JFK Library Presents New Exhibit on a 1962 State Dinner

For Immediate Release
April 24, 2018
Media Contact: Matt Porter (978) 764-4255

JFK Library Presents New Exhibit on a 1962 State Dinner 
Hosted by President and Mrs. Kennedy  

- Exhibit opens Friday, April 27 and runs through April 2019 -

BOSTON, MA: The John F. Kennedy Presidential Library and Museum today announces the opening of a special display highlighting the White House state dinner honoring Ivory Coast President Félix Houphouët-Boigny, hosted by President and Mrs. Kennedy on May 22, 1962. The Ivory Coast was one of 15 African countries that became independent during the summer and fall of 1960. The exhibit opens to the public on Friday, April 27 and will run through April 2019.

Download Press Kit here.

From the earliest moments of his Presidency, with more than 150 artists, writers, and poets invited to his inauguration, John F. Kennedy signaled that the arts would hold a central place in his administration. Over the next three years, White House events and receptions hosted by President and Mrs. Kennedy celebrated and showcased the highest American cultural achievements. Jacqueline Kennedy planned these events with meticulous attention to detail in creating the guest lists, menus, flower arrangements, table settings, seating arrangements, and entertainment.  

“These items—drawn mostly from the Kennedy Library’s collections—reveal all the pomp and ceremony of a state event—the glitter of Jacqueline Kennedy’s dress, the sparkle of the crystal—the music by Aaron Copland, the entertainment all carefully chosen—all these things speak to the beauty and formality of these age-old traditions,” said Stacey Bredhoff, Museum Curator. “This particular event is notable, as it demonstrates how President Kennedy was reaching out to the leader of a newly independent African nation.”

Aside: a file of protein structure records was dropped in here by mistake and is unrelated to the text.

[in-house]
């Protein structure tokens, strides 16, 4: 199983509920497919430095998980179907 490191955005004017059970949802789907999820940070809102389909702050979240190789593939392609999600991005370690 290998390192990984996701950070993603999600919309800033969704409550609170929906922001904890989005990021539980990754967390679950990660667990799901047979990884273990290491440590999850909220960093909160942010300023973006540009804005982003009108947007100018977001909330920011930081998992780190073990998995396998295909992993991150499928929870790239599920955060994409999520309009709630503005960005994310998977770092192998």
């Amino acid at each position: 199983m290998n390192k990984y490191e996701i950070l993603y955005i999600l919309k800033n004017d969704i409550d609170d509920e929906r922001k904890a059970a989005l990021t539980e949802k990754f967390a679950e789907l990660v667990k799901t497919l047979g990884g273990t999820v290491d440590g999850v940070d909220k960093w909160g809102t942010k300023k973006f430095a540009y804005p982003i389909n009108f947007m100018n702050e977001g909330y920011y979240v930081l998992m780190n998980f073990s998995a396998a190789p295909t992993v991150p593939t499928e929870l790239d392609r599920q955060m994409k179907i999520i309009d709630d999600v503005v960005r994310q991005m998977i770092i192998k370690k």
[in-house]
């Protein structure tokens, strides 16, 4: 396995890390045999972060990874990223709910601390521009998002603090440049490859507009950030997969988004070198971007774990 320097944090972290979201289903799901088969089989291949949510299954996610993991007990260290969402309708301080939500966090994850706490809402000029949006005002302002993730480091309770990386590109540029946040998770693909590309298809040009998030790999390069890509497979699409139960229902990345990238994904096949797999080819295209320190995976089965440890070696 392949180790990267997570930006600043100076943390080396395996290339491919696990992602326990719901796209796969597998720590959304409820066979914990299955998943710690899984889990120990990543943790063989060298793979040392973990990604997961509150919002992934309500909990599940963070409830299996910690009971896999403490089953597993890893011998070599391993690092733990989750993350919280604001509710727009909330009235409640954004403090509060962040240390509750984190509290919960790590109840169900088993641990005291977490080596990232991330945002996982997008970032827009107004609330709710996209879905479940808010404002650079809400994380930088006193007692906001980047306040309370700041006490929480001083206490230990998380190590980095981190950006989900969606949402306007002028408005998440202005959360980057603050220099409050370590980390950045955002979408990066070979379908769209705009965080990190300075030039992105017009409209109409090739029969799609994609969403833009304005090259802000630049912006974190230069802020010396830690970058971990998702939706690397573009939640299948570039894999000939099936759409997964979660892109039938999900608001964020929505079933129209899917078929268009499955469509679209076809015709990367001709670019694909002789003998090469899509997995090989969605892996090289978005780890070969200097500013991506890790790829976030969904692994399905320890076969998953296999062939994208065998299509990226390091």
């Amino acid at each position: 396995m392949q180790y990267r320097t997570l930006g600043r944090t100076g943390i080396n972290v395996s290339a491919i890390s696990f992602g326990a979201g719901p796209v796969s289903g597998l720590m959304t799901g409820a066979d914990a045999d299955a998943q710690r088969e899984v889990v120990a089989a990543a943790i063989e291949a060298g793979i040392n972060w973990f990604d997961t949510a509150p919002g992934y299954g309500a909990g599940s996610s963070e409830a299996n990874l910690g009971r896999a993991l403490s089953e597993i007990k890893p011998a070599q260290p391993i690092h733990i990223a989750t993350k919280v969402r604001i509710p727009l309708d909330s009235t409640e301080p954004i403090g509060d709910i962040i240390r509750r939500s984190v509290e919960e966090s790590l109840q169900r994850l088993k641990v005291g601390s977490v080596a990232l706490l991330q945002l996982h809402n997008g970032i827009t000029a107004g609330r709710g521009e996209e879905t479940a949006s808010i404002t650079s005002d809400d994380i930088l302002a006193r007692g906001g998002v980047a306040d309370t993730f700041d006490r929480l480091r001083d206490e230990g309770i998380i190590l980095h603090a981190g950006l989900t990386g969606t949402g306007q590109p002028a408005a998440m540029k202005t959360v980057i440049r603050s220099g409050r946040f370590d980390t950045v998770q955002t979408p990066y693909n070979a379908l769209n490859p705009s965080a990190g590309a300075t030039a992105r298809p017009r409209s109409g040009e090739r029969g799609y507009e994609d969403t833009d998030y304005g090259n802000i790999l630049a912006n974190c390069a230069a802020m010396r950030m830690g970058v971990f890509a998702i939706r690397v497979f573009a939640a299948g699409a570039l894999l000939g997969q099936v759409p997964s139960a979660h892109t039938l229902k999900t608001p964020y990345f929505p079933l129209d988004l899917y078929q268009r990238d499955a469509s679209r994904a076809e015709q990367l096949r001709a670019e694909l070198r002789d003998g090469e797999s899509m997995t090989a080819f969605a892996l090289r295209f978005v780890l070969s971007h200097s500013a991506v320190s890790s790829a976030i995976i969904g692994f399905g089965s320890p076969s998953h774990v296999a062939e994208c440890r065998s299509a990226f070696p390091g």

President Kennedy was a strong supporter of African nationalism and independence on both moral and strategic grounds. Within the context of the Cold War, he believed that the newly independent nations could have an impact on the struggle between the western democracies and the Soviet bloc. He also believed that the African movements for freedom and independence were inspired by the same universal aspirations that engendered our own American revolution. The Ivory Coast was one of the most staunchly anti-communist countries among the newly independent African states and was unfailingly loyal to the West. “If we extend the hand of friendship,” JFK said, “then the course of African revolution... will be towards democracy and freedom and not towards communism.” President Kennedy’s invitation to President Houphouët-Boigny was a gesture of friendship to the leader of an emerging African democracy.

Included in the display are:

  • Dinner menu with President Kennedy’s notes scribbled as he prepared his toast remarks;
  • Silver-spangled evening gown worn by Jacqueline Kennedy to the state dinner, designed by Oleg Cassini;
  • Table setting used at the State Dinner;
  • Ebony Magazine, featuring a cover photograph of the American and Ivorian First Ladies;
  • Program for “Billy the Kid,” performed by the American Ballet Theatre in the East Room following dinner;
  • Letter from Aaron Copland, composer of “Billy the Kid,” accepting the invitation to the State Dinner; and
  • Seating chart from the dinner.

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The John F. Kennedy Presidential Library and Museum is one of 14 presidential libraries administered by the National Archives and Records Administration and is supported, in part, by the John F. Kennedy Library Foundation, a non-profit organization. Located on Columbia Point in Dorchester, the Kennedy Presidential Library and Museum is open daily from 9:00 a.m. to 5:00 p.m., with the exceptions of Thanksgiving Day, Christmas Day, and New Year’s Day. Parking is free. There is free shuttle-service from the JFK/UMass T Stop on the Red Line. The Museum is fully handicapped accessible. For more information, call (866) JFK-1960 or access www.jfklibrary.org on the Internet.

General admission to the Museum at the John F. Kennedy Presidential Library is $14.00. Admission for seniors over the age of 62 and college students with appropriate identification is $12.00, and for children ages 13-17, $10.00. Children ages 12 and under are admitted for free.